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Minneapolis, Minnesota 55414


Spasticity is a common complication of stroke affecting quality of life. Spasticity involves exaggerated stretch reflexes that create stiffness in muscles with associated loss of motion and functional control. Traditional treatments involve range of motion, medications, and sometimes surgery. Each of these has its own limitations, which has invited exploration of alternative modes of treatment. One such treatment with the potential to benefit spasticity is repetitive Transcranial Magnetic Stimulation (rTMS). The purpose of this study is to determine whether patients with upper limb spasticity as a consequence of a chronic stroke can benefit from stimulation of the non-affected hemisphere of the brain with low-frequency (inhibitory) repetitive Transcranial Magnetic Stimulation (rTMS), potentially leading to a reduction of spasticity and clinical improvement in upper limb function.

Study summary:

The purpose of this pilot study is to evaluate the efficacy of rTMS versus placebo for spasticity reduction in a cross-over design in 6 people with stroke. Our research question is: In patients with upper extremity spasticity as a consequence of chronic stroke, does stimulation of the contralesional motor cortex with low-frequency (inhibitory) rTMS lead to reduction of spasticity and thereby clinical improvement in upper extremity function? Our rationale is that the pathophysiology of post-stroke spasticity is primarily driven by ensuant cortical derangement, and further, that this derangement can be mitigated to a clinically meaningful extent by proper utilization of rTMS directed at these foci. Optimized rTMS treatment protocols may even achieve efficacy that surpasses current mainstays of spasticity management. Patients will be randomly assigned to receive either rTMS or placebo during their first treatment arm and then cross-over to receive the opposite treatment at the second treatment arm. A washout period of one month will occur between treatment arms. Each treatment arm will consist of 3 daily treatment sessions. Participants will present on a Monday for the pre-test assessment, Tuesday-Thursday for the treatment sessions and Friday for the post-test assessment. One treatment session will consist of 600 pulses of 1Hertz rTMS at an intensity of 90% of resting motor threshold (duration 10 minutes) applied to the primary motor area of the contralesional hemisphere. Sham rTMS intensity will be 0% but with a similar sound and scalp sensation. Assessments will be made at each session, and will be conducted at pre-test, post-test, and one-month follow-up. The one month follow-up test will serve as the pretest for the next treatment arm. That is, after follow-up, patients will cross-over to receive the opposite treatment in the same format. Safety has already been demonstrated for our protocol. Data will be analyzed with methods appropriate to a single-subject crossover design (visual analysis, confidence intervals and 2-Standard Deviation bandwidth). The primary outcome that we will measure is reduction of spasticity at the fingers and wrist. A secondary outcome of interest is functional improvement of the spastic upper limb.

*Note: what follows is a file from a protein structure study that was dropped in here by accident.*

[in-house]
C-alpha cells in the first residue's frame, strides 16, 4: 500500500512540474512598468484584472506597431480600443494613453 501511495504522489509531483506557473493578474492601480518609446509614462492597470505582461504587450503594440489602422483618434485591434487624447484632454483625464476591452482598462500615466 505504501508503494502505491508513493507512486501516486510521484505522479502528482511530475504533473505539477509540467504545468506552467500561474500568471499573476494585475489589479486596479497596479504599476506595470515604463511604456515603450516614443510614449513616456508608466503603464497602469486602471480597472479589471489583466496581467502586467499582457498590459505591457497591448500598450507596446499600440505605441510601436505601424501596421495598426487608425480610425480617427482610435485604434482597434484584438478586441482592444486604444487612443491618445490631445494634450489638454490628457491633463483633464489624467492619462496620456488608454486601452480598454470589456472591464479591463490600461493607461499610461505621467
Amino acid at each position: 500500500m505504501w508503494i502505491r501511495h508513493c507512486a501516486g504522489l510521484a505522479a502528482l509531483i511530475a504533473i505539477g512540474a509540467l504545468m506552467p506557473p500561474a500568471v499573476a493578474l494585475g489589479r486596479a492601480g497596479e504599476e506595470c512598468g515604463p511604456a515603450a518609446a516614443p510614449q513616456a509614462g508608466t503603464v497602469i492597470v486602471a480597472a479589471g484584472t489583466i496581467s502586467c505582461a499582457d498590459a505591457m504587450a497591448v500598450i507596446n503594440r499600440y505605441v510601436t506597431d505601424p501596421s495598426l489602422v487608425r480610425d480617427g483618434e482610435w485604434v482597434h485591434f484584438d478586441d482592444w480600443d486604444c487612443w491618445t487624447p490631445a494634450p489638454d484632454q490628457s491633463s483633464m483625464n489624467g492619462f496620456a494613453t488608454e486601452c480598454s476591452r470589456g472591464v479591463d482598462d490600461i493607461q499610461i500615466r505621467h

Inclusion Criteria: 1. first-time stroke 2. stroke at least six months prior to onset of study with chronic sequela of spasticity 3. stroke location- either cortical or subcortical 4. stroke type- either hemorrhagic or ischemic 5. stroke hemisphere- either left or right, dominant or non- dominant hemisphere 6. 18 years of age or older 7. gender- either male or female 8. ability to follow three-step directions 9. demonstration of 10 degrees of active extension at the metacarpophalangeal joint and wrist of the paretic upper extremity 10. demonstration of consistent resting motor evoked potential from ipsilesional and contralesional hemispheres 11. sufficient ambulation or wheelchair mobility to allow subject to present to treatment and testing areas with minimum assist Exclusion Criteria: 1. history of seizure within the past two years 2. inability to follow three-step directions 3. anosognosia 4. moderate to severe receptive aphasia 5. inability to give informed consent 6. premorbid spasticity or neurologic impairment prior to stroke 7. co-morbidities impairing upper extremity function such as fracture or deformity 8. indwelling metal or medical devices incompatible with TMS 9. pregnancy 10. bi-hemispheric or multifocal stroke 11. dementia 12. neurolytic injection within the 3 months prior to onset of study or planned neurolytic injection during study period 13. planned vacation or travel during study period



Primary Contact:

Principal Investigator
Matthew J Timp, DO
University of Minnesota, Physical Medicine and Rehabilitation

Backup Contact:


Location Contact:

Minneapolis, Minnesota 55414
United States

There is no listed contact information for this specific location.

Site Status: N/A

Data Source: ClinicalTrials.gov

Date Processed: June 25, 2018

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